The giant in the digital room, Google, is preparing its case for more flexible Fair Use and Safe Harbour provisions with the government announcing a review of the Copyright Act in 2018 after the election. The guild views this as extremely threatening to sustainable careers in the screen industry. As part of its lobbying, Google touts the idea that more relaxed legislation will lead to greater innovation and thus new and increased revenue opportunities, which seems to have been bought lock, stock and barrel by the Ministry of Business, Innovation and Employment. They will increasingly rattle this particular cage but while attractive to those who see digital as a shiny new bauble, its not proven—Google of course is seeking to prove it.

Google through YouTube is just one of the many foreign companies operating in the New Zealand screen sector, which now includes the former Touchdown, Screentime, Greenstone, and South Pacific Pictures—all 100 percent foreign controlled—as well as Amazon Prime and Netflix. Mediaworks has been in foreign hands for a long time, as has NZME with the NZ Herald and Fairfax with Stuff. We have to wonder if we’d be better off if TVNZ was foreign-owned and their archive became a state asset. It’s no secret that Labour has looked closely at what’s required to create a true public broadcaster. It’s my view that Radio NZ is almost there—it just needs more money to make it happen. TVNZ 7 did pretty well with $15 million a year, and having worked in the past in niche channels I know that it doesn’t take that much to set up if you have a slot to go out on.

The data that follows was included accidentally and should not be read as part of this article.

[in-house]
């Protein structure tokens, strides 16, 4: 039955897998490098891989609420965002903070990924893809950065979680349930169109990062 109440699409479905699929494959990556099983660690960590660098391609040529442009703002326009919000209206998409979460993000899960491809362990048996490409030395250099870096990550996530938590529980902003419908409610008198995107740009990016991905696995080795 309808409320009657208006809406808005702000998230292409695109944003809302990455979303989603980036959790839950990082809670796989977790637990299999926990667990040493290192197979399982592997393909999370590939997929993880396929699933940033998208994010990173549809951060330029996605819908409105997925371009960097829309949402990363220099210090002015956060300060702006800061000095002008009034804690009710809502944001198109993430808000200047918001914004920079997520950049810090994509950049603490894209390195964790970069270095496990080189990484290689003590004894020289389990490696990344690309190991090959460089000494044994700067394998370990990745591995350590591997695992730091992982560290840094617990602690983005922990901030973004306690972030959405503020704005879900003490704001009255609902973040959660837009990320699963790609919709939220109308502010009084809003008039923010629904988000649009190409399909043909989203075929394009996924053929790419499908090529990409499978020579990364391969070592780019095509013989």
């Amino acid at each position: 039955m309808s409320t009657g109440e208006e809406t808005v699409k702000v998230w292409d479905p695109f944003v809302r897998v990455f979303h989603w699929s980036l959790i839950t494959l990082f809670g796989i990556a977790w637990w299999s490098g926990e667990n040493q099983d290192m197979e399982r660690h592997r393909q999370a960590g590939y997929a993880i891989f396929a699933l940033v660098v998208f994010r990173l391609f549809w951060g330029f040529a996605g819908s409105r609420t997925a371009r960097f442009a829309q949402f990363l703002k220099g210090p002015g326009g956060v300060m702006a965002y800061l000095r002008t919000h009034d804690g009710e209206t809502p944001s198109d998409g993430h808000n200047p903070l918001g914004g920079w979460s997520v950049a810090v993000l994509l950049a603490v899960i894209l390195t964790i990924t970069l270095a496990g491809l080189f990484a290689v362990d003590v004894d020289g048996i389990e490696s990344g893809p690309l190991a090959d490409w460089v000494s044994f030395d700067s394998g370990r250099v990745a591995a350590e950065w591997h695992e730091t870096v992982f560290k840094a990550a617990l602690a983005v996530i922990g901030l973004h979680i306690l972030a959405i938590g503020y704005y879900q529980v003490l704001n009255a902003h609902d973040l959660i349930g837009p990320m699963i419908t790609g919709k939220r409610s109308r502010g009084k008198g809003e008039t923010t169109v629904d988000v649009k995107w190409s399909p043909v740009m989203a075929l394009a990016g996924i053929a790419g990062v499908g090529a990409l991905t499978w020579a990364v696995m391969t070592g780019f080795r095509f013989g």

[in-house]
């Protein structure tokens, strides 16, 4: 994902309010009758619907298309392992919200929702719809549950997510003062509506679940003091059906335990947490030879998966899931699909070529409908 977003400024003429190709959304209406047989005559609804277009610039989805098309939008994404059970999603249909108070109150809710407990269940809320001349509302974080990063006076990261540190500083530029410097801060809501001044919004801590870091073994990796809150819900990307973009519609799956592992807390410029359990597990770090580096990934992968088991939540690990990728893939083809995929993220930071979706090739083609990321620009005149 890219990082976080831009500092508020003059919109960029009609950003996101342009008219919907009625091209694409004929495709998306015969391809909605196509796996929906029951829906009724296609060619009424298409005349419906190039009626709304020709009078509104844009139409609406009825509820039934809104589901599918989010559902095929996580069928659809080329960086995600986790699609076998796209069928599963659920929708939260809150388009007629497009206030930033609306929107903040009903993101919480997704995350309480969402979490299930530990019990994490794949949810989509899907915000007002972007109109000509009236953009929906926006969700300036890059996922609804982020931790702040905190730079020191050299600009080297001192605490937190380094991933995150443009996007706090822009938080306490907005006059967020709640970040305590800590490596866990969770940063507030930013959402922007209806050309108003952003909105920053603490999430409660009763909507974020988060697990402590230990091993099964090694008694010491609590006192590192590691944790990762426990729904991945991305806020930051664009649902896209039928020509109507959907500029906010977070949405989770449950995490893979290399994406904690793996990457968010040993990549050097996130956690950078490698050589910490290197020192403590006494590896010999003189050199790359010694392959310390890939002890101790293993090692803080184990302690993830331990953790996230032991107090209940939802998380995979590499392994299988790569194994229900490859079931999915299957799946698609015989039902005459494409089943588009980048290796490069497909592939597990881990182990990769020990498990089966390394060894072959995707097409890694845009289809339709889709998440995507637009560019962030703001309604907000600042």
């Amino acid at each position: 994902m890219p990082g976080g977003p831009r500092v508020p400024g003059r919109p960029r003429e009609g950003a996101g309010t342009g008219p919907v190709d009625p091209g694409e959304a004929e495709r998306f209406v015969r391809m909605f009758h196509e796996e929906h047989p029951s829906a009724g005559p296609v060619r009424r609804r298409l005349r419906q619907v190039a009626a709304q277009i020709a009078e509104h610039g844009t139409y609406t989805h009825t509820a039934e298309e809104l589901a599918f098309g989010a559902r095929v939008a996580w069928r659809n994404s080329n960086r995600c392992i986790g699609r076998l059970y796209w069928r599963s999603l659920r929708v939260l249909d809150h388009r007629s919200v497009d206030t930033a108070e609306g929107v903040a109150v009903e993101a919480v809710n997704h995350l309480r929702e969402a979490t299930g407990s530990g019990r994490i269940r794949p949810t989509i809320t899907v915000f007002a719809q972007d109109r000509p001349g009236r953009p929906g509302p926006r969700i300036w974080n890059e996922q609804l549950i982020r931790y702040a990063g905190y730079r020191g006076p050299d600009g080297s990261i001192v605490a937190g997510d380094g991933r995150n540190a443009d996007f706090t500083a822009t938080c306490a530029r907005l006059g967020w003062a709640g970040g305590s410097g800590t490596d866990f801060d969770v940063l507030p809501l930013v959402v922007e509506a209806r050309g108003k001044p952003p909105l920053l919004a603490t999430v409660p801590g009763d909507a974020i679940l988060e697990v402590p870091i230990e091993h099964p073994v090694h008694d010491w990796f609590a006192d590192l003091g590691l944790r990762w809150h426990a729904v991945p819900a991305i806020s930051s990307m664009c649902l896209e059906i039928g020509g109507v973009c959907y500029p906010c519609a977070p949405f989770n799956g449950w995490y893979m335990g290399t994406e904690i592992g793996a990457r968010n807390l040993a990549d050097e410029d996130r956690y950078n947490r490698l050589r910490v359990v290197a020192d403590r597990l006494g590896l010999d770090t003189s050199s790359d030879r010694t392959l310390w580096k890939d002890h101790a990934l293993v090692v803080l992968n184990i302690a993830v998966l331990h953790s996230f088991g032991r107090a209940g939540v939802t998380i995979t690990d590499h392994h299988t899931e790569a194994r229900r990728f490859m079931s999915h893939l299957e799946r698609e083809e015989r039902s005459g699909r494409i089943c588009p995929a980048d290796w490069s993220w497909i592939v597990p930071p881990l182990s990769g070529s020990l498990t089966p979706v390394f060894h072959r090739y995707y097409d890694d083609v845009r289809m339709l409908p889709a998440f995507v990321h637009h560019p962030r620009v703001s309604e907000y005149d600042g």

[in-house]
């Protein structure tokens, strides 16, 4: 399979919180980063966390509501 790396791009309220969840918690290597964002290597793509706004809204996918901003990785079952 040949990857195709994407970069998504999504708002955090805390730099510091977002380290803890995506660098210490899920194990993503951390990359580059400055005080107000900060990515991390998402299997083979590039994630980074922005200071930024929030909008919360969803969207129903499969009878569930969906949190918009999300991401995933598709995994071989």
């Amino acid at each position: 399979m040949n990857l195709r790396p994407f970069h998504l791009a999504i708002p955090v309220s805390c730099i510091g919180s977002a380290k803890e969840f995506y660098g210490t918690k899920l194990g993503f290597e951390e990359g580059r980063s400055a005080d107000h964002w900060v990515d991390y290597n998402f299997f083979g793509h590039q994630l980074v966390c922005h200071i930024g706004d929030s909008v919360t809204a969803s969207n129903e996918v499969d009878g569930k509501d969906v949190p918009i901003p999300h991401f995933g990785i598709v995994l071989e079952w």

The above are just some of the topics we can ponder on and question about as we face an election in just seven weeks time. Where do the political parties sit with issues in the screen industry? Thanks to Film Auckland, we now have a golden opportunity to find out.

On the 24th of August in Auckland from 5pm – 8pm at Industry Connect, 34 Shaddock Street, Mt. Eden, media commentator Russell Brown will facilitate a forum with the top five political parties invited along to give their takes on the screen industry. You can reserve a free spot at this event here.

I encourage all of you to get along and find out what our political parties think about your future career prospects, and to put questions to them.

Tui Ruwhiu
Executive Director